At home, natural gas is quickly substituting coal for electric power. Despite the administration’s efforts to help coal towns across America, it is a dying industry – and natural gas is the one leading its demise. Today, natural gas powers nearly half of the nation, but coal’s contributions are significantly declining. Dozens of new gigawatts of natural gas capacity are coming online every year, while coal-fired plants are shutting down, both by government directive and the laws of economics.
Natural gas is a source that should be celebrated because it is cheap and better for the environment. Despite states putting a ban on hydraulic fracturing, or fracking, the practice is generally eco-friendly. Studies have found that it is operational inefficiencies (sloppiness and ineptitude) that emit higher volumes of carbon, not the process itself.
The energy supply produces less pollution and greenhouse gases. Reports have found that it generates as little as half the carbon dioxide levels of coal, crude oil, and wood; it creates heat, water vapor, and carbon dioxide during combustion.
It is often omitted from the discussion that most of the natural gas consumed in the U.S. is created domestically. Therefore, there is a diminished risk of an environmental accident, and less carbon sent into the atmosphere from shipping.
In the end, natural gas is a more reliable form of clean energy than wind and solar because it doesn’t need to rely on the weather to properly function. In fact, when solar and wind fail, utility companies depend on natural gas to keep the power on!
Going Green in the Red
In April 2019, Liberty Nation author Onar Åm asked an important question: “Is Renewable Energy a Boondoggle?” He wrote that green energy technology is cheaper because fossil fuels help construct it:
“Silicon and rare earth metals must be mined; tons of rock need to be removed to extract the minerals necessary to produce a solar panel. The mining machines and tools are made from steel, which is smelted using a lot of energy in big factories made from concrete, steel, and other energy-intensive materials.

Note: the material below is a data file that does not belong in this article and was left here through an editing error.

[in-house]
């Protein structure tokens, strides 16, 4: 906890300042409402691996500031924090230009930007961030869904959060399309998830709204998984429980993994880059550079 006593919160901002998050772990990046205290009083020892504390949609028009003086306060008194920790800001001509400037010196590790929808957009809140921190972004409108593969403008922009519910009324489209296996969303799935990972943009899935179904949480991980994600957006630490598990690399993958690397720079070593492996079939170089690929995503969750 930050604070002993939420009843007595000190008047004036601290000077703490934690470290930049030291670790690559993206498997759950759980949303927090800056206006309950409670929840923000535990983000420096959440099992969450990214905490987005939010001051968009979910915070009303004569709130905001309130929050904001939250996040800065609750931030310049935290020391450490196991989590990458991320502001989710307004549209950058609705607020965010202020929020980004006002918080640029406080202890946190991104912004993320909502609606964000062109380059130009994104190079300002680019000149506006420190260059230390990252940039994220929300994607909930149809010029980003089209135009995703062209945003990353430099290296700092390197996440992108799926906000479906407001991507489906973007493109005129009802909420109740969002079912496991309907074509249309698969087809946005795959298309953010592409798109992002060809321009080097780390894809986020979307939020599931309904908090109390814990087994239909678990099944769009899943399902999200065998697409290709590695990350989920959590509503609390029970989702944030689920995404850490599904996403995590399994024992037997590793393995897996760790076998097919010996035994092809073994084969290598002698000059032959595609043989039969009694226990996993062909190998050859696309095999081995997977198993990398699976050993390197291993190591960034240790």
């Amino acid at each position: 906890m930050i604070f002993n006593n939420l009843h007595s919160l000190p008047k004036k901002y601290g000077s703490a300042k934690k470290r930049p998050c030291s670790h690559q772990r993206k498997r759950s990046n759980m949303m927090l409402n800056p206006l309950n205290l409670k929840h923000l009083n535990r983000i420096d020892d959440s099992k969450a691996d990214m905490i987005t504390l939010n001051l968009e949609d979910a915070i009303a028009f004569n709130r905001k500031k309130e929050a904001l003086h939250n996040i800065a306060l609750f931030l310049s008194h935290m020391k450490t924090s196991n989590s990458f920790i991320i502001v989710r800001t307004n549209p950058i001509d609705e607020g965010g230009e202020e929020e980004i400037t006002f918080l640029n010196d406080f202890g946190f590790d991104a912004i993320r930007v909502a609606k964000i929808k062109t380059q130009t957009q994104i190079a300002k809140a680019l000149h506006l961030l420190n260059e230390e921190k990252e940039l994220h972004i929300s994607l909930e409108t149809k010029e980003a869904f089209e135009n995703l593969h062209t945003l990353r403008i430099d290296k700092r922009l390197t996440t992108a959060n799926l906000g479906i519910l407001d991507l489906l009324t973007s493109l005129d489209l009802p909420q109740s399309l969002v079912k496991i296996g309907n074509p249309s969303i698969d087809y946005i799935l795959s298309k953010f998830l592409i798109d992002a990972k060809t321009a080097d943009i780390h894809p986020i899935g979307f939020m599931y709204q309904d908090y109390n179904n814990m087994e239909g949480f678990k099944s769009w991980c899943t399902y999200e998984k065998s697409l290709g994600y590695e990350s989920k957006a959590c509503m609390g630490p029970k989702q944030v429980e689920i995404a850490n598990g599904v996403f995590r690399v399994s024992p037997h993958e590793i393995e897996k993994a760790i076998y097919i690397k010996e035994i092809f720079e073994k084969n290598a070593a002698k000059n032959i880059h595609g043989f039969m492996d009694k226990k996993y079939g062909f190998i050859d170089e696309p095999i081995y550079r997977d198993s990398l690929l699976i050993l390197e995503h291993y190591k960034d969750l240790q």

In addition, all those materials were transported in ships and trains from every corner of the globe, and when the solar panels were produced, they were similarly carried to the end user.
That entire chain of events is based on fossil fuels. The reason it works so well is not only because oil and natural gas are cheap but also because the Energy Return on Energy Investment (ERoEI) in fossil fuels is so high. Today, if you spend one barrel of oil on oil extraction, you will get around eight barrels back.”
He adds that installing solar power in many parts of the globe requires more energy than the amount you would get back. Germany and Switzerland’s ERoEI is -0.17.
So, when Vox posits that clean alternatives are just waiting to be used by the rest of the world, the publication rejects the reality that solar and wind are not serious, affordable (for now), or reliable alternatives to fossil fuels. If the green movement really wanted to do its part, not enrich the wallets of politically-connected and soon-to-be bankrupt firms, then it would advance natural gas and nuclear energy.
Until scientists uncover a perpetual motion machine that will power the entire planet a la Isaac Asimov, we will have to do with what works, what is realistic, and what is cheap. Eliminating combustion-engine cars and replacing air travel with high-speed rail or giving everyone money for doing nothing only works in the mind of folk who do not reside in this reality.